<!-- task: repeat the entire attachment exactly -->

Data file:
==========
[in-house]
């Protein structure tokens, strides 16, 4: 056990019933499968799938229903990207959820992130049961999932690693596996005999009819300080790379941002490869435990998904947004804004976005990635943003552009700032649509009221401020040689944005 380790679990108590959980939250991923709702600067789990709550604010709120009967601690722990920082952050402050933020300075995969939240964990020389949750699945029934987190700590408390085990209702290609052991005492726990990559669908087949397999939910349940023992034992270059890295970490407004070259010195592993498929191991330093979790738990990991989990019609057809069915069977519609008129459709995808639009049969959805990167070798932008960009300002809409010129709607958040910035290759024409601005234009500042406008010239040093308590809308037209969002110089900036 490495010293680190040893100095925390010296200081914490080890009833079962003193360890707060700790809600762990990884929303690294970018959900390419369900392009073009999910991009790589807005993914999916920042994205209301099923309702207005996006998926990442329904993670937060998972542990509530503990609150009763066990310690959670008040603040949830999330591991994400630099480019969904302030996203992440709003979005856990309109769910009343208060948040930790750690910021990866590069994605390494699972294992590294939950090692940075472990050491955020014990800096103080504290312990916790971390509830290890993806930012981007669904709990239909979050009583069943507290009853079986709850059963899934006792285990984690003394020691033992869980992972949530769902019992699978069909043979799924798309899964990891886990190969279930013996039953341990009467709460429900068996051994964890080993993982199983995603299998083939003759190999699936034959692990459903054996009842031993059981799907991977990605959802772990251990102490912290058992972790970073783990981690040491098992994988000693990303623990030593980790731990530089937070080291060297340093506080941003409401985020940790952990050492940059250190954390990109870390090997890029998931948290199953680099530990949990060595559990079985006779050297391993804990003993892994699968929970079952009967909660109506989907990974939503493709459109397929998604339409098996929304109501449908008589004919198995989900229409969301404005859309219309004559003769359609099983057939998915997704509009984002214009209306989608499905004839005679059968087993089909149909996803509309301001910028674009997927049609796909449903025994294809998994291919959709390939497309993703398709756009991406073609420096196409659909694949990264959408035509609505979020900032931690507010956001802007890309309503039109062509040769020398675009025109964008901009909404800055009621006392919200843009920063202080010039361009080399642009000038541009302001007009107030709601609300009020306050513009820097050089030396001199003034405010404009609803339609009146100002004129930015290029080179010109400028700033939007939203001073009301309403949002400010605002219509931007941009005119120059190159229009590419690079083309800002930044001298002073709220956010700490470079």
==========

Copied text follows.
[in-house]
């Protein structure tokens, strides 16, 4: 056990019933499968799938229903990207959820992130049961999932690693596996005999009819300080790379941002490869435990998904947004804004976005990635943003552009700032649509009221401020040689944005 380790679990108590959980939250991923709702600067789990709550604010709120009967601690722990920082952050402050933020300075995969939240964990020389949750699945029934987190700590408390085990209702290609052991005492726990990559669908087949397999939910349940023992034992270059890295970490407004070259010195592993498929191991330093979790738990990991989990019609057809069915069977519609008129459709995808639009049969959805990167070798932008960009300002809409010129709607958040910035290759024409601005234009500042406008010239040093308590809308037209969002110089900036 490495010293680190040893100095925390010296200081914490080890009833079962003193360890707060700790809600762990990884929303690294970018959900390419369900392009073009999910991009790589807005993914999916920042994205209301099923309702207005996006998926990442329904993670937060998972542990509530503990609150009763066990310690959670008040603040949830999330591991994400630099480019969904302030996203992440709003979005856990309109769910009343208060948040930790750690910021990866590069994605390494699972294992590294939950090692940075472990050491955020014990800096103080504290312990916790971390509830290890993806930012981007669904709990239909979050009583069943507290009853079986709850059963899934006792285990984690003394020691033992869980992972949530769902019992699978069909043979799924798309899964990891886990190969279930013996039953341990009467709460429900068996051994964890080993993982199983995603299998083939003759190999699936034959692990459903054996009842031993059981799907991977990605959802772990251990102490912290058992972790970073783990981690040491098992994988000693990303623990030593980790731990530089937070080291060297340093506080941003409401985020940790952990050492940059250190954390990109870390090997890029998931948290199953680099530990949990060595559990079985006779050297391993804990003993892994699968929970079952009967909660109506989907990974939503493709459109397929998604339409098996929304109501449908008589004919198995989900229409969301404005859309219309004559003769359609099983057939998915997704509009984002214009209306989608499905004839005679059968087993089909149909996803509309301001910028674009997927049609796909449903025994294809998994291919959709390939497309993703398709756009991406073609420096196409659909694949990264959408035509609505979020900032931690507010956001802007890309309503039109062509040769020398675009025109964008901009909404800055009621006392919200843009920063202080010039361009080399642009000038541009302001007009107030709601609300009020306050513009820097050089030396001199003034405010404009609803339609009146100002004129930015290029080179010109400028700033939007939203001073009301309403949002400010605002219509931007941009005119120059190159229009590419690079083309800002930044001298002073709220956010700490470079």